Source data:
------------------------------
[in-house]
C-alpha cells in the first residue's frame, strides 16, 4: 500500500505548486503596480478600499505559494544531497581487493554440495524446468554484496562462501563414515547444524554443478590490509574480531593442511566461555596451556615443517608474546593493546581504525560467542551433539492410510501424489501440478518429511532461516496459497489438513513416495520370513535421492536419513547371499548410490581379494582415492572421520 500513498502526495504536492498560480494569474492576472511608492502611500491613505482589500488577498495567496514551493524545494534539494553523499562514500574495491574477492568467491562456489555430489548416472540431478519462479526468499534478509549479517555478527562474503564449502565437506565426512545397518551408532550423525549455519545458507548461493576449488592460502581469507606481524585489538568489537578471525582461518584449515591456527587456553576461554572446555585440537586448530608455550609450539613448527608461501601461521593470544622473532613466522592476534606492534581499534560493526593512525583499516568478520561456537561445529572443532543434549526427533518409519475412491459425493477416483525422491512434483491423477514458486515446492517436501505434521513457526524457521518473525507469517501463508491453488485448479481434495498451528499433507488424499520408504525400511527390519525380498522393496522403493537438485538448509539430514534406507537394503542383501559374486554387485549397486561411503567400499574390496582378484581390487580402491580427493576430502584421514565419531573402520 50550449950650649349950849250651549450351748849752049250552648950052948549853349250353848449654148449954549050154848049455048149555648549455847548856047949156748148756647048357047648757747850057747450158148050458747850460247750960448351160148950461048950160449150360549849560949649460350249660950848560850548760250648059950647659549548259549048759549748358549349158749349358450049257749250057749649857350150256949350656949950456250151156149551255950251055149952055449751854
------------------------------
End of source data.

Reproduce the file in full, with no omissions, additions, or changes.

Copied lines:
[in-house]
C-alpha cells in the first residue's frame, strides 16, 4: 500500500505548486503596480478600499505559494544531497581487493554440495524446468554484496562462501563414515547444524554443478590490509574480531593442511566461555596451556615443517608474546593493546581504525560467542551433539492410510501424489501440478518429511532461516496459497489438513513416495520370513535421492536419513547371499548410490581379494582415492572421520 500513498502526495504536492498560480494569474492576472511608492502611500491613505482589500488577498495567496514551493524545494534539494553523499562514500574495491574477492568467491562456489555430489548416472540431478519462479526468499534478509549479517555478527562474503564449502565437506565426512545397518551408532550423525549455519545458507548461493576449488592460502581469507606481524585489538568489537578471525582461518584449515591456527587456553576461554572446555585440537586448530608455550609450539613448527608461501601461521593470544622473532613466522592476534606492534581499534560493526593512525583499516568478520561456537561445529572443532543434549526427533518409519475412491459425493477416483525422491512434483491423477514458486515446492517436501505434521513457526524457521518473525507469517501463508491453488485448479481434495498451528499433507488424499520408504525400511527390519525380498522393496522403493537438485538448509539430514534406507537394503542383501559374486554387485549397486561411503567400499574390496582378484581390487580402491580427493576430502584421514565419531573402520 50550449950650649349950849250651549450351748849752049250552648950052948549853349250353848449654148449954549050154848049455048149555648549455847548856047949156748148756647048357047648757747850057747450158148050458747850460247750960448351160148950461048950160449150360549849560949649460350249660950848560850548760250648059950647659549548259549048759549748358549349158749349358450049257749250057749649857350150256949350656949950456250151156149551255950251055149952055449751854